12 "Playboy Interview: Ansel Adams - candid conversation,"; Playboy vol. 30, no. 5 (May 1983).
I went to the Playboy.com website to try to get the interview, but for some reason they don't keep an archive of such things.  (Note to beautiful redhead: If you look through my browser history and see something you don't like, there's a perfectly good explanation.  Really.)
I was able to find places that would sell me an old copy, but I guess I'm not that interested.  You can't see it on the little copy of the cover, but one of the articles in the May 1983 issue of Playboy was:  "The Targeting of America: A Special Report on Terrorism" by Laurence Gonzales.  Some things never change.  And won't change, no matter how may hundreds of billions of dollars we spend. 

I tried to find other references to the meeting between Ansel Adams and Reagan, but was not able to do so.  There were newspaper articles at the time, but that was before newspapers started using the Internet.   In fact, 1983 could be considered the year the Internet was born, because that's when ARPANET converted entirely to TCP/IP, and the Domain Name System was introduced.   The WWW, though, was not established until 1992. 

The newspaper reports about the meeting between Ansel Adams and Reagan were not extensive, and I recall only the overall negative tone, not the specific content.  Perhaps the only transcript of the meeting, if there is one, is in the Ronald Reagan Presidential Library.  The library, however, does not have much on line. 

So far, my patient readers have learned that Ansel Adams was an American icon, that Gerald Ford was not a bad guy, and that Adams said, of Reagan's leadership, that "I felt with a sinking feeling that this country is in very poor hands."

Reagan did some good things.  His defense spending, while extravagant almost beyond belief, contributed to the fall of the Soviet Union.  Never mind that he ran up deficits so enormous that George H. W. Bush had to break his "no new taxes" pledge, which, by the way, is what opened the door to the Clinton Presidency; Bush 41 lost the support of the "Reagan Democrats" when he succumbed to the economic reality that classic tax-and-spend Republican policies simply are not sustainable.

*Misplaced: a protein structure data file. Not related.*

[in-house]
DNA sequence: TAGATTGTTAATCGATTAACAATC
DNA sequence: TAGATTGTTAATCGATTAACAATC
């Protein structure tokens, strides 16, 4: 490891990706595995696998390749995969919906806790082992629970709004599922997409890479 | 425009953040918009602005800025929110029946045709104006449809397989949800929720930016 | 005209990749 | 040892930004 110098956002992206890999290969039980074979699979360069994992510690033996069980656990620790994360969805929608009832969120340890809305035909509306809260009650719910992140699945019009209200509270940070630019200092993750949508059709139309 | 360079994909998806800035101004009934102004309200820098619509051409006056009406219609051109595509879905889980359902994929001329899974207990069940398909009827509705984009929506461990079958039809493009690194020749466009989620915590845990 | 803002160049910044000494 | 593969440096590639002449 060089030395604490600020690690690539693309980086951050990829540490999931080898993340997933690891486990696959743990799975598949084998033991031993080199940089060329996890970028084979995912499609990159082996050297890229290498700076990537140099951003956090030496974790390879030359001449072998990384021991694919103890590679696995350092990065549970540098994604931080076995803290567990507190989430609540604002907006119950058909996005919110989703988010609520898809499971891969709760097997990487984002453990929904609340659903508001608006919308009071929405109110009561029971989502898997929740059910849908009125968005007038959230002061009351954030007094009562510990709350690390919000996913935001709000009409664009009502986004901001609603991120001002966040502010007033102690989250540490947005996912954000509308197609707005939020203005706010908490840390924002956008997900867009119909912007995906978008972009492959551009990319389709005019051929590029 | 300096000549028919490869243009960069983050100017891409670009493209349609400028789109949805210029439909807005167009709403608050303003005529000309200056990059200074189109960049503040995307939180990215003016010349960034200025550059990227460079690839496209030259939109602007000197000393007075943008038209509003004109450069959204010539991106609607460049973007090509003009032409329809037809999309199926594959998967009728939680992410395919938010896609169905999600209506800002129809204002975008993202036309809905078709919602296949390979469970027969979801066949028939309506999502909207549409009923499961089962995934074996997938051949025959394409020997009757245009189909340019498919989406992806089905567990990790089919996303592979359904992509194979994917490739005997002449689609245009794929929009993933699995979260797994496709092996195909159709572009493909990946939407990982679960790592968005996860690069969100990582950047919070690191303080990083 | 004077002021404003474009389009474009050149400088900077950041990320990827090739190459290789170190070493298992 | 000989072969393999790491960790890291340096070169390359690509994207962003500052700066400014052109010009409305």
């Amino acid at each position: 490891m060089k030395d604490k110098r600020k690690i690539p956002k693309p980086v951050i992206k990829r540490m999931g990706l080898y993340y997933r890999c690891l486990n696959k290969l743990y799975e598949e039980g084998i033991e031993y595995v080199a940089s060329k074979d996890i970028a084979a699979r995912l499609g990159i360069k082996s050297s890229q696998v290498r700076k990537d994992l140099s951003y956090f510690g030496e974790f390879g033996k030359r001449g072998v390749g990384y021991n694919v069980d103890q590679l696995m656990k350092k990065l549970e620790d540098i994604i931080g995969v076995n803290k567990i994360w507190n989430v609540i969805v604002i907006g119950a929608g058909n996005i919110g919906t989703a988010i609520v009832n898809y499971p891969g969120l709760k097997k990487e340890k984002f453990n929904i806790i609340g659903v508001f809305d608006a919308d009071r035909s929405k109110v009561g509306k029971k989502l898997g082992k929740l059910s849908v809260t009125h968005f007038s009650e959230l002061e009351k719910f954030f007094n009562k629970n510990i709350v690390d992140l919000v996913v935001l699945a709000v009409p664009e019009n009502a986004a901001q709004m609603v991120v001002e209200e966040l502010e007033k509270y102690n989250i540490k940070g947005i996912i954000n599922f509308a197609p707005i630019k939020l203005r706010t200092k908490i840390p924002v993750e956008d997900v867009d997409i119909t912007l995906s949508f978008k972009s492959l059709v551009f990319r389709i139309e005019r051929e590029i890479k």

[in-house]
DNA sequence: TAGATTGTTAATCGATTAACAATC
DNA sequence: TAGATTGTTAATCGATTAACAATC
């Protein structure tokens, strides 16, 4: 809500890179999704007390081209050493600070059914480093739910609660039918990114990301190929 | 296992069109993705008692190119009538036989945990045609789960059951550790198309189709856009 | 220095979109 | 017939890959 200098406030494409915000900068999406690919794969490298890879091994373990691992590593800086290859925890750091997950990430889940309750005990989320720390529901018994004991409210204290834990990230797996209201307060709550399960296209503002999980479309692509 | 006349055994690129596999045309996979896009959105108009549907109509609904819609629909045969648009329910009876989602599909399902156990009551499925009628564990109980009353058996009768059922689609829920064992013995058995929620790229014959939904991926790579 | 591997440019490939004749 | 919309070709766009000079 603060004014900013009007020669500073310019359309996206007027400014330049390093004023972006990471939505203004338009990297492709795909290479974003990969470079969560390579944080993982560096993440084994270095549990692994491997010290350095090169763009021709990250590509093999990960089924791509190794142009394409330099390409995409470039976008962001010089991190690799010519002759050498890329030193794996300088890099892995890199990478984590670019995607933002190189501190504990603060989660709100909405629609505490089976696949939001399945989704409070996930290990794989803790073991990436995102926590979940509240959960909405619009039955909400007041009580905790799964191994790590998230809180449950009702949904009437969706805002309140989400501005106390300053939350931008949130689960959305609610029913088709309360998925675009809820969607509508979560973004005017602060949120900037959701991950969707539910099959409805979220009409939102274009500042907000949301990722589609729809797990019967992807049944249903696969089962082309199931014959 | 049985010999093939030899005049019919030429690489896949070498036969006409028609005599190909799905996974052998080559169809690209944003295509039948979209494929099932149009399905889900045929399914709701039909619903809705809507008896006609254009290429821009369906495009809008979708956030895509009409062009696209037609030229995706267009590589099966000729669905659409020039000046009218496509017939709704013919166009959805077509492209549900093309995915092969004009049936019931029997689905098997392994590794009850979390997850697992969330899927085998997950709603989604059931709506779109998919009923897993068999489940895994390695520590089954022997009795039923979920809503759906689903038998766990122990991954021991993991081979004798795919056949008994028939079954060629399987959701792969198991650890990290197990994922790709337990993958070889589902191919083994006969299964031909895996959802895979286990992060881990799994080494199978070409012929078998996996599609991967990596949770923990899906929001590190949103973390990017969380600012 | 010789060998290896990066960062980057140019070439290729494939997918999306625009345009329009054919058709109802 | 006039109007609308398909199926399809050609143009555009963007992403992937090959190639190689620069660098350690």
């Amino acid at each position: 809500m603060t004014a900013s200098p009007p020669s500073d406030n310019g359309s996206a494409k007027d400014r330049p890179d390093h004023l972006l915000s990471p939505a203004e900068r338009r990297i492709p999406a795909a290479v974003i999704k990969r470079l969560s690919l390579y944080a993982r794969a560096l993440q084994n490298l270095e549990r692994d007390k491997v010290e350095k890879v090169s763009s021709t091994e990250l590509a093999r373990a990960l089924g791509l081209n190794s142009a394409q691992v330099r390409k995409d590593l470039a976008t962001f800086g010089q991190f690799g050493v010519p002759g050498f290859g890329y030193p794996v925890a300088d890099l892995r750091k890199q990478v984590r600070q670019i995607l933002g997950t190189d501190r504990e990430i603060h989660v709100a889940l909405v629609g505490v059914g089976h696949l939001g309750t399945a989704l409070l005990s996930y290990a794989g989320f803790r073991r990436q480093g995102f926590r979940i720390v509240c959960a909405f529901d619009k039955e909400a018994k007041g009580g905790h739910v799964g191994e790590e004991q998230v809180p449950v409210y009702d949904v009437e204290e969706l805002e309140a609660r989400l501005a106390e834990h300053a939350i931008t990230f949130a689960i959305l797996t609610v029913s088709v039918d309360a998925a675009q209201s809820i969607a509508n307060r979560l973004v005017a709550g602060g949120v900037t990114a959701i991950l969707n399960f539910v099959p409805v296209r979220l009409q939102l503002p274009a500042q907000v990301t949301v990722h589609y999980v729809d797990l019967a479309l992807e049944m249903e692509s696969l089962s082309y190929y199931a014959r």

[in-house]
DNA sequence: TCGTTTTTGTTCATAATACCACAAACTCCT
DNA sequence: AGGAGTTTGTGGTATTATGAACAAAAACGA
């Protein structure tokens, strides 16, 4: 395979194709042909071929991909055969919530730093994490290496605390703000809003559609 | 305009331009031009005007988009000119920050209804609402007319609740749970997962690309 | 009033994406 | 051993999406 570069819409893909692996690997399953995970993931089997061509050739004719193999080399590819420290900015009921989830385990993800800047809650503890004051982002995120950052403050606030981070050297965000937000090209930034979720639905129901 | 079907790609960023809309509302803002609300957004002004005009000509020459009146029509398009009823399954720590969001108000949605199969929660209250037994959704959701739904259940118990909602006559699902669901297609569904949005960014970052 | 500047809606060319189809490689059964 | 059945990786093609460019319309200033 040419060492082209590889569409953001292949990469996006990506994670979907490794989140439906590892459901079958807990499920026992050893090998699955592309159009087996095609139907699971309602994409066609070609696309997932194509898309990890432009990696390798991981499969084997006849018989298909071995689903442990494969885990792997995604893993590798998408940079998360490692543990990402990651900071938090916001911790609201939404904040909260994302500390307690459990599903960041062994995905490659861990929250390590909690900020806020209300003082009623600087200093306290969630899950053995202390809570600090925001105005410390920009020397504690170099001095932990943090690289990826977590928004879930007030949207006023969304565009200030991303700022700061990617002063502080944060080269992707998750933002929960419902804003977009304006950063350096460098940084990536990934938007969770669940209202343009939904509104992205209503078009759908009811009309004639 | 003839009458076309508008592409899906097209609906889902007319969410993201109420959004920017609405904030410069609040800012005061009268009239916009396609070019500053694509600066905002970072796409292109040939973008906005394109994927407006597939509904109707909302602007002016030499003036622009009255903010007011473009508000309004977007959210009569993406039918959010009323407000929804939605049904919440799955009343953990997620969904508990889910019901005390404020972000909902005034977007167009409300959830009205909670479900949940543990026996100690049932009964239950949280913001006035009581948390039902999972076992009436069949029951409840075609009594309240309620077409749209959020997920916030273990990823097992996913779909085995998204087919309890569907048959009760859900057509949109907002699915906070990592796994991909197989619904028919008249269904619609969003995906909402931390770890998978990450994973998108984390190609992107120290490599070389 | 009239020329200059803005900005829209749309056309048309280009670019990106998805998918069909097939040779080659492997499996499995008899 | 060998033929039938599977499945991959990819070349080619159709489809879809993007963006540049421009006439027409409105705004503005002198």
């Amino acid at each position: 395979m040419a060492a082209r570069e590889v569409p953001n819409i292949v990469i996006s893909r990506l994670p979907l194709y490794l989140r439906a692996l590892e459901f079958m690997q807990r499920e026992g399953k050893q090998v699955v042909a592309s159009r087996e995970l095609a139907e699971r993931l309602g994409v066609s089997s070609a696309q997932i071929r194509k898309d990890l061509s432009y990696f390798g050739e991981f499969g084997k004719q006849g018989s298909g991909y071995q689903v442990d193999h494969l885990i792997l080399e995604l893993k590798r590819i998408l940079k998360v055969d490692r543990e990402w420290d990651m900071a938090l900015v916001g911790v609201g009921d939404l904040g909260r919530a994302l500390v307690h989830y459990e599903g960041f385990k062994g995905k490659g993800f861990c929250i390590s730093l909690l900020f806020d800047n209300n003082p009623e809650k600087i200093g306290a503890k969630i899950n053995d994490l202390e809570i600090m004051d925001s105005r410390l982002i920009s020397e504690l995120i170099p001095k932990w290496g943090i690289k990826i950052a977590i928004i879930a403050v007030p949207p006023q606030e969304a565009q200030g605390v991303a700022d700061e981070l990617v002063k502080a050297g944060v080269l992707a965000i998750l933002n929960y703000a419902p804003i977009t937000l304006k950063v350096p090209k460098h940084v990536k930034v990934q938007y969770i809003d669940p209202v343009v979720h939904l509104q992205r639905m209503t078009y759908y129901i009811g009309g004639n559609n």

I believe that RR was genuinely patriotic, and that he really thought that his economic and foreign policies made sense.  He wanted the United States of America to be a good place.  He wanted people to be nice to each other, and he set a good example with his own behavior.  He did not start any wars, and he did not have any intention of using bizarre political doublespeak to justify taking taxpayer money and handing it over to huge corporations, thereby transforming rich people into filthy rich people (reference to Halliburton and KBR.) 

If RR knew that "reducing the size of government" would lead to private contractors getting paid over one hundred thousand dollars a year to do what used to be done by an E-3 for eighteen thousand, he would have put a stop to it.  If he had known about the Iran-Contra scandal, he would have put a stop to it.  If he had understood that the Strategic Defense Initiative would be a colossal waste of money, he never would would have proposed it.  If he had been in office when the Abu Ghraib scandal broke, he would have shut it down immediately, not months later. 

The anniversary of the passing of Ansel Adams should be a time for reflection upon the importance of artistry in the advancement of political causes.

The passing of Ronald Reagan, likewise, should give us pause to reflect on the virtues that contribute to a great President.  As reported on Netscape, in the words of Bill Clinton:

"Hillary and I will always remember President Ronald Reagan for the way he personified the indomitable optimism of the American people, and for keeping America at the forefront of the fight for freedom for people everywhere."

And from Jacques Chirac:

"A great statesman who through the strength of his convictions and his commitment to democracy will leave a deep mark in history."

And finally, from George W. Bush (as reported  in WaPo):

"This is a sad hour in the life of America," Bush said after speaking with Nancy Reagan by telephone. "A great American life has come to an end. Ronald Reagan won America's respect with his greatness and won its love with his goodness. He had the confidence that comes with conviction, the strength that comes with character, the grace that comes with humility and the humor that comes with wisdom."

Both Adams and Reagan were artists: Adams a great photographer; Reagan a mediocre actor.  Both had political agendas: Adams with little influence; Reagan with tremendous influence.  Both were nice guys.  Both were American Icons.  Only Ronald Reagan got a Nimitz-class aircraft carrier named after him.  Nobody is going to name a warship after Adams, but perhaps we could rename the Alaska National Wildlife Refuge the Ansel Adams National Wildlife Refuge. 

(Note: The Rest of the Story/Corpus Callosum has moved. Visit the new site here.)